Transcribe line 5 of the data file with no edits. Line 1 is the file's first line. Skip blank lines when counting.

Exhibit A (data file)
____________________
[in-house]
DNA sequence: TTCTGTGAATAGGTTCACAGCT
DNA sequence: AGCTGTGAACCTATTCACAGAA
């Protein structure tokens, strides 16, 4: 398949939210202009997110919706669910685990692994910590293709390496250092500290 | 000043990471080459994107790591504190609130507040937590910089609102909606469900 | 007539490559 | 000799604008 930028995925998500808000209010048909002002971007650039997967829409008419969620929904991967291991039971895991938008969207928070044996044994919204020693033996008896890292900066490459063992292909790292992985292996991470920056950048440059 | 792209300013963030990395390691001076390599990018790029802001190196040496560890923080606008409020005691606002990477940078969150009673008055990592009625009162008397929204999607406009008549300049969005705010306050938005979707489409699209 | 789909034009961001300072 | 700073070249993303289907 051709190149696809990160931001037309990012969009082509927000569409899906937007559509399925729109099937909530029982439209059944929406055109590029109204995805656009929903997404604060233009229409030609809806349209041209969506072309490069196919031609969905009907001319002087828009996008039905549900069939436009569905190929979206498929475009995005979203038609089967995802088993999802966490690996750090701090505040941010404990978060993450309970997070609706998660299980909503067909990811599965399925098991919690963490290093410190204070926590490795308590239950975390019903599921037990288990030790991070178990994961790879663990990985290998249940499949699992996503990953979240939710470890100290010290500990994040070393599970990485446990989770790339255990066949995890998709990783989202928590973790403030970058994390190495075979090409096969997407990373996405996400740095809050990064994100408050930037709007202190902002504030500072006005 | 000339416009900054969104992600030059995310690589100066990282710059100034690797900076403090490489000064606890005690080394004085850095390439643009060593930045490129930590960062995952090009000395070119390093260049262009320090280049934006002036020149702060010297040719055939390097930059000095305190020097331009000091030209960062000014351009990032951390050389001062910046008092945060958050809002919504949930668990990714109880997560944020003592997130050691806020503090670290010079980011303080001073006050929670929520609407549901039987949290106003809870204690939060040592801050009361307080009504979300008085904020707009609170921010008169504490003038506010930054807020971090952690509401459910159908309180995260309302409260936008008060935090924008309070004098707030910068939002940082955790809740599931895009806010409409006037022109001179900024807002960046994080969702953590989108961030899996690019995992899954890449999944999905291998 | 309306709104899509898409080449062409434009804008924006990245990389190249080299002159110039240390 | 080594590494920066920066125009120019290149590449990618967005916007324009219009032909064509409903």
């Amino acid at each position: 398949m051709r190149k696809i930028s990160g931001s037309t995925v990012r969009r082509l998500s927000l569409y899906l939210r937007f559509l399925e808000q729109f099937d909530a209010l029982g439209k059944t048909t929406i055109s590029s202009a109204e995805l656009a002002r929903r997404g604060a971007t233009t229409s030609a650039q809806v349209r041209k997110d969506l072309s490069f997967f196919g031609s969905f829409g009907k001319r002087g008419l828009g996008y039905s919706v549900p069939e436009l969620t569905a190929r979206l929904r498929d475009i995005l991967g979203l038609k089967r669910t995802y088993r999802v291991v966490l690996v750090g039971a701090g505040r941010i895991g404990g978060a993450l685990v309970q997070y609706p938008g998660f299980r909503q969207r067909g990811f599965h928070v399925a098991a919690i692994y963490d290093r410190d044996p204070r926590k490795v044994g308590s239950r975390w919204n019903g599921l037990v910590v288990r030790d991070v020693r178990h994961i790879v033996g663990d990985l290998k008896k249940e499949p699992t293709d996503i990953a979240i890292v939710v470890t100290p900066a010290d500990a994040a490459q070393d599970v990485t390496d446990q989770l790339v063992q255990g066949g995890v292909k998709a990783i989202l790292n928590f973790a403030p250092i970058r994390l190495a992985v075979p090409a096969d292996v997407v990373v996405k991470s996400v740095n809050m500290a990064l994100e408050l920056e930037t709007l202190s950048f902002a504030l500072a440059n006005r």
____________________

């Amino acid at each position: 398949m051709r190149k696809i930028s990160g931001s037309t995925v990012r969009r082509l998500s927000l569409y899906l939210r937007f559509l399925e808000q729109f099937d909530a209010l029982g439209k059944t048909t929406i055109s590029s202009a109204e995805l656009a002002r929903r997404g604060a971007t233009t229409s030609a650039q809806v349209r041209k997110d969506l072309s490069f997967f196919g031609s969905f829409g009907k001319r002087g008419l828009g996008y039905s919706v549900p069939e436009l969620t569905a190929r979206l929904r498929d475009i995005l991967g979203l038609k089967r669910t995802y088993r999802v291991v966490l690996v750090g039971a701090g505040r941010i895991g404990g978060a993450l685990v309970q997070y609706p938008g998660f299980r909503q969207r067909g990811f599965h928070v399925a098991a919690i692994y963490d290093r410190d044996p204070r926590k490795v044994g308590s239950r975390w919204n019903g599921l037990v910590v288990r030790d991070v020693r178990h994961i790879v033996g663990d990985l290998k008896k249940e499949p699992t293709d996503i990953a979240i890292v939710v470890t100290p900066a010290d500990a994040a490459q070393d599970v990485t390496d446990q989770l790339v063992q255990g066949g995890v292909k998709a990783i989202l790292n928590f973790a403030p250092i970058r994390l190495a992985v075979p090409a096969d292996v997407v990373v996405k991470s996400v740095n809050m500290a990064l994100e408050l920056e930037t709007l202190s950048f902002a504030l500072a440059n006005r």